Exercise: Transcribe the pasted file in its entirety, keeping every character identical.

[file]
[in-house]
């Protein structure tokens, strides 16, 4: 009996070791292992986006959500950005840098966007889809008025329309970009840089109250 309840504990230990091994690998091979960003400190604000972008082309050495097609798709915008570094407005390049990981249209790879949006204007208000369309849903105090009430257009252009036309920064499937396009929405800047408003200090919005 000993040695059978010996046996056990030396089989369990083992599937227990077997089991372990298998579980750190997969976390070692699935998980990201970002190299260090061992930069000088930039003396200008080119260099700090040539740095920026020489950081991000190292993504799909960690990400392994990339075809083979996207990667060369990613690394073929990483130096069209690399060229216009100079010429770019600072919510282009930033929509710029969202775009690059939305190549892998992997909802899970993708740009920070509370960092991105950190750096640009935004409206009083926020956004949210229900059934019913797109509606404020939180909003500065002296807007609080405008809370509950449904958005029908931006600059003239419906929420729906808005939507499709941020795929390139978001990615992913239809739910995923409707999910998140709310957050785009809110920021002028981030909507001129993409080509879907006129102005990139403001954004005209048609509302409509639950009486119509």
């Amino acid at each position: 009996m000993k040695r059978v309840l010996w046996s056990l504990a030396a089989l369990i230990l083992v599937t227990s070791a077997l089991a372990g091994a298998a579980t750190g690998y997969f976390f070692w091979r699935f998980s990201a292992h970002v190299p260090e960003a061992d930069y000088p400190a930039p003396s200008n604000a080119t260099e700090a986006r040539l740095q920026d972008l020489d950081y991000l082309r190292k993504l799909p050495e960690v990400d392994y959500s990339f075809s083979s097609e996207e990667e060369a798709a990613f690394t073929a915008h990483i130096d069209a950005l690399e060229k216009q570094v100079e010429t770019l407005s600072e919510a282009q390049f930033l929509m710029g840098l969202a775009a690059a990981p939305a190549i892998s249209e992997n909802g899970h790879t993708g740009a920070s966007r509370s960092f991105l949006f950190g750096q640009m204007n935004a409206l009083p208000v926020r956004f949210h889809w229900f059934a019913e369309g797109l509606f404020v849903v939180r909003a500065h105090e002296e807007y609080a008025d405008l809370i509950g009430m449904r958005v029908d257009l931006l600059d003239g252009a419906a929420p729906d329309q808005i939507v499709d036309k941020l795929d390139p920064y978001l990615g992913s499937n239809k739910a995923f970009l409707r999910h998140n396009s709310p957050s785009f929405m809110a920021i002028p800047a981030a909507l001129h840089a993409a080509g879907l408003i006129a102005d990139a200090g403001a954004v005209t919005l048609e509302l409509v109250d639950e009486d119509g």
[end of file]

[in-house]
């Protein structure tokens, strides 16, 4: 009996070791292992986006959500950005840098966007889809008025329309970009840089109250 309840504990230990091994690998091979960003400190604000972008082309050495097609798709915008570094407005390049990981249209790879949006204007208000369309849903105090009430257009252009036309920064499937396009929405800047408003200090919005 000993040695059978010996046996056990030396089989369990083992599937227990077997089991372990298998579980750190997969976390070692699935998980990201970002190299260090061992930069000088930039003396200008080119260099700090040539740095920026020489950081991000190292993504799909960690990400392994990339075809083979996207990667060369990613690394073929990483130096069209690399060229216009100079010429770019600072919510282009930033929509710029969202775009690059939305190549892998992997909802899970993708740009920070509370960092991105950190750096640009935004409206009083926020956004949210229900059934019913797109509606404020939180909003500065002296807007609080405008809370509950449904958005029908931006600059003239419906929420729906808005939507499709941020795929390139978001990615992913239809739910995923409707999910998140709310957050785009809110920021002028981030909507001129993409080509879907006129102005990139403001954004005209048609509302409509639950009486119509």
């Amino acid at each position: 009996m000993k040695r059978v309840l010996w046996s056990l504990a030396a089989l369990i230990l083992v599937t227990s070791a077997l089991a372990g091994a298998a579980t750190g690998y997969f976390f070692w091979r699935f998980s990201a292992h970002v190299p260090e960003a061992d930069y000088p400190a930039p003396s200008n604000a080119t260099e700090a986006r040539l740095q920026d972008l020489d950081y991000l082309r190292k993504l799909p050495e960690v990400d392994y959500s990339f075809s083979s097609e996207e990667e060369a798709a990613f690394t073929a915008h990483i130096d069209a950005l690399e060229k216009q570094v100079e010429t770019l407005s600072e919510a282009q390049f930033l929509m710029g840098l969202a775009a690059a990981p939305a190549i892998s249209e992997n909802g899970h790879t993708g740009a920070s966007r509370s960092f991105l949006f950190g750096q640009m204007n935004a409206l009083p208000v926020r956004f949210h889809w229900f059934a019913e369309g797109l509606f404020v849903v939180r909003a500065h105090e002296e807007y609080a008025d405008l809370i509950g009430m449904r958005v029908d257009l931006l600059d003239g252009a419906a929420p729906d329309q808005i939507v499709d036309k941020l795929d390139p920064y978001l990615g992913s499937n239809k739910a995923f970009l409707r999910h998140n396009s709310p957050s785009f929405m809110a920021i002028p800047a981030a909507l001129h840089a993409a080509g879907l408003i006129a102005d990139a200090g403001a954004v005209t919005l048609e509302l409509v109250d639950e009486d119509g």